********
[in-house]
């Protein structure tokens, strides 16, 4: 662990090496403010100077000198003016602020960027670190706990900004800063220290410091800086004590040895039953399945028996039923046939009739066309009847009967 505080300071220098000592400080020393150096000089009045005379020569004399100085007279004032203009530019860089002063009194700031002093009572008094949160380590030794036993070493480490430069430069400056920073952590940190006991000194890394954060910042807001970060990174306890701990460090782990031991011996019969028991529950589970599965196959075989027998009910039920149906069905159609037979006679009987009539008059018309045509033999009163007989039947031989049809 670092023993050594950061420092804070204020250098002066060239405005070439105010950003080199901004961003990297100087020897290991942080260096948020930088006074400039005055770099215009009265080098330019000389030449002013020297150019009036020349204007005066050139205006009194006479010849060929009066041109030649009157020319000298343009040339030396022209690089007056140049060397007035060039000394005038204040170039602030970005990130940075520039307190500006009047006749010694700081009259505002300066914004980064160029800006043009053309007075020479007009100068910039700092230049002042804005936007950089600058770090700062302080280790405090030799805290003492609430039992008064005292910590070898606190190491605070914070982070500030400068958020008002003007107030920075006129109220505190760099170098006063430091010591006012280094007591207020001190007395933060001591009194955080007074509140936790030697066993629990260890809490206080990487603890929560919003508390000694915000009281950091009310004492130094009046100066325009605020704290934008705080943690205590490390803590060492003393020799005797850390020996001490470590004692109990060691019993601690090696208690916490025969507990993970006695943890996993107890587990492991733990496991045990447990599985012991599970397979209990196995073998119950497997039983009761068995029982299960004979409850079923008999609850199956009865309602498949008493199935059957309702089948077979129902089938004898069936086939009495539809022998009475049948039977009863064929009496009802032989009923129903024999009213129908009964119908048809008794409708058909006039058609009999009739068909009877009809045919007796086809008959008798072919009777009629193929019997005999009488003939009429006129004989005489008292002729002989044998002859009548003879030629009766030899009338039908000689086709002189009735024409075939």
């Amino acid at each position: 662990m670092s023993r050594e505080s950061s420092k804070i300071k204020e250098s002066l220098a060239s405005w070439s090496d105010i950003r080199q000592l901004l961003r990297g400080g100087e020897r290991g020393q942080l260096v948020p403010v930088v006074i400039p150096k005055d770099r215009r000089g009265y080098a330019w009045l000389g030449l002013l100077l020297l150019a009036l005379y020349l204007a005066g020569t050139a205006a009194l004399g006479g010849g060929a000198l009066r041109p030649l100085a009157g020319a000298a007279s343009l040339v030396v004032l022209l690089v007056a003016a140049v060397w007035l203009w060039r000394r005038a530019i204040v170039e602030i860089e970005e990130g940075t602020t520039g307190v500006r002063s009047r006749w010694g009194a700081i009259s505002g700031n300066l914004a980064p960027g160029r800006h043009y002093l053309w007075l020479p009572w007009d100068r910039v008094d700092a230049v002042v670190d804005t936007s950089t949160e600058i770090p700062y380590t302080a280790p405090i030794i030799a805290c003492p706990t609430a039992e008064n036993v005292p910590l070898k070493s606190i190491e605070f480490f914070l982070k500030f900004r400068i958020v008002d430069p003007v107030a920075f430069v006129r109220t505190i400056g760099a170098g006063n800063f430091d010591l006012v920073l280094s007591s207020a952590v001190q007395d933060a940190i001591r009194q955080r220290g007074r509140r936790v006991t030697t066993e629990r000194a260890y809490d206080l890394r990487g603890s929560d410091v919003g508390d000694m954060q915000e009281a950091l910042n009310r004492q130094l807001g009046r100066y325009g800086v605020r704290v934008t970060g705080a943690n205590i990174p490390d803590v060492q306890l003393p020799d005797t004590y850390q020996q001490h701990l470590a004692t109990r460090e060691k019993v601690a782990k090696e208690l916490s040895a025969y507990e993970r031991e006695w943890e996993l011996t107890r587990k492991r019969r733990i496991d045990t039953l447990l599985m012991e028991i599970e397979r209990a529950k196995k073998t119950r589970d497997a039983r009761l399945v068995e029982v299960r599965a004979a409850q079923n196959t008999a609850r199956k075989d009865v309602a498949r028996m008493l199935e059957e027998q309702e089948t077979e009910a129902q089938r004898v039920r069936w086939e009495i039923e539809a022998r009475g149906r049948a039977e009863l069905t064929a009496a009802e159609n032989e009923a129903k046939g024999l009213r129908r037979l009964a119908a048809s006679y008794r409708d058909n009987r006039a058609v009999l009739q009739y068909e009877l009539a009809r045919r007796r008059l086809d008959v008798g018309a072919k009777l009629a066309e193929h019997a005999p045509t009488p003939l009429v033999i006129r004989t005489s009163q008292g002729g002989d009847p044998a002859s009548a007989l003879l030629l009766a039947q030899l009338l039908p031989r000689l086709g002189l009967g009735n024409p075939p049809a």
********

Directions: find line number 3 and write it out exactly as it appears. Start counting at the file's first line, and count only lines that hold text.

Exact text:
């Amino acid at each position: 662990m670092s023993r050594e505080s950061s420092k804070i300071k204020e250098s002066l220098a060239s405005w070439s090496d105010i950003r080199q000592l901004l961003r990297g400080g100087e020897r290991g020393q942080l260096v948020p403010v930088v006074i400039p150096k005055d770099r215009r000089g009265y080098a330019w009045l000389g030449l002013l100077l020297l150019a009036l005379y020349l204007a005066g020569t050139a205006a009194l004399g006479g010849g060929a000198l009066r041109p030649l100085a009157g020319a000298a007279s343009l040339v030396v004032l022209l690089v007056a003016a140049v060397w007035l203009w060039r000394r005038a530019i204040v170039e602030i860089e970005e990130g940075t602020t520039g307190v500006r002063s009047r006749w010694g009194a700081i009259s505002g700031n300066l914004a980064p960027g160029r800006h043009y002093l053309w007075l020479p009572w007009d100068r910039v008094d700092a230049v002042v670190d804005t936007s950089t949160e600058i770090p700062y380590t302080a280790p405090i030794i030799a805290c003492p706990t609430a039992e008064n036993v005292p910590l070898k070493s606190i190491e605070f480490f914070l982070k500030f900004r400068i958020v008002d430069p003007v107030a920075f430069v006129r109220t505190i400056g760099a170098g006063n800063f430091d010591l006012v920073l280094s007591s207020a952590v001190q007395d933060a940190i001591r009194q955080r220290g007074r509140r936790v006991t030697t066993e629990r000194a260890y809490d206080l890394r990487g603890s929560d410091v919003g508390d000694m954060q915000e009281a950091l910042n009310r004492q130094l807001g009046r100066y325009g800086v605020r704290v934008t970060g705080a943690n205590i990174p490390d803590v060492q306890l003393p020799d005797t004590y850390q020996q001490h701990l470590a004692t109990r460090e060691k019993v601690a782990k090696e208690l916490s040895a025969y507990e993970r031991e006695w943890e996993l011996t107890r587990k492991r019969r733990i496991d045990t039953l447990l599985m012991e028991i599970e397979r209990a529950k196995k073998t119950r589970d497997a039983r009761l399945v068995e029982v299960r599965a004979a409850q079923n196959t008999a609850r199956k075989d009865v309602a498949r028996m008493l199935e059957e027998q309702e089948t077979e009910a129902q089938r004898v039920r069936w086939e009495i039923e539809a022998r009475g149906r049948a039977e009863l069905t064929a009496a009802e159609n032989e009923a129903k046939g024999l009213r129908r037979l009964a119908a048809s006679y008794r409708d058909n009987r006039a058609v009999l009739q009739y068909e009877l009539a009809r045919r007796r008059l086809d008959v008798g018309a072919k009777l009629a066309e193929h019997a005999p045509t009488p003939l009429v033999i006129r004989t005489s009163q008292g002729g002989d009847p044998a002859s009548a007989l003879l030629l009766a039947q030899l009338l039908p031989r000689l086709g002189l009967g009735n024409p075939p049809a």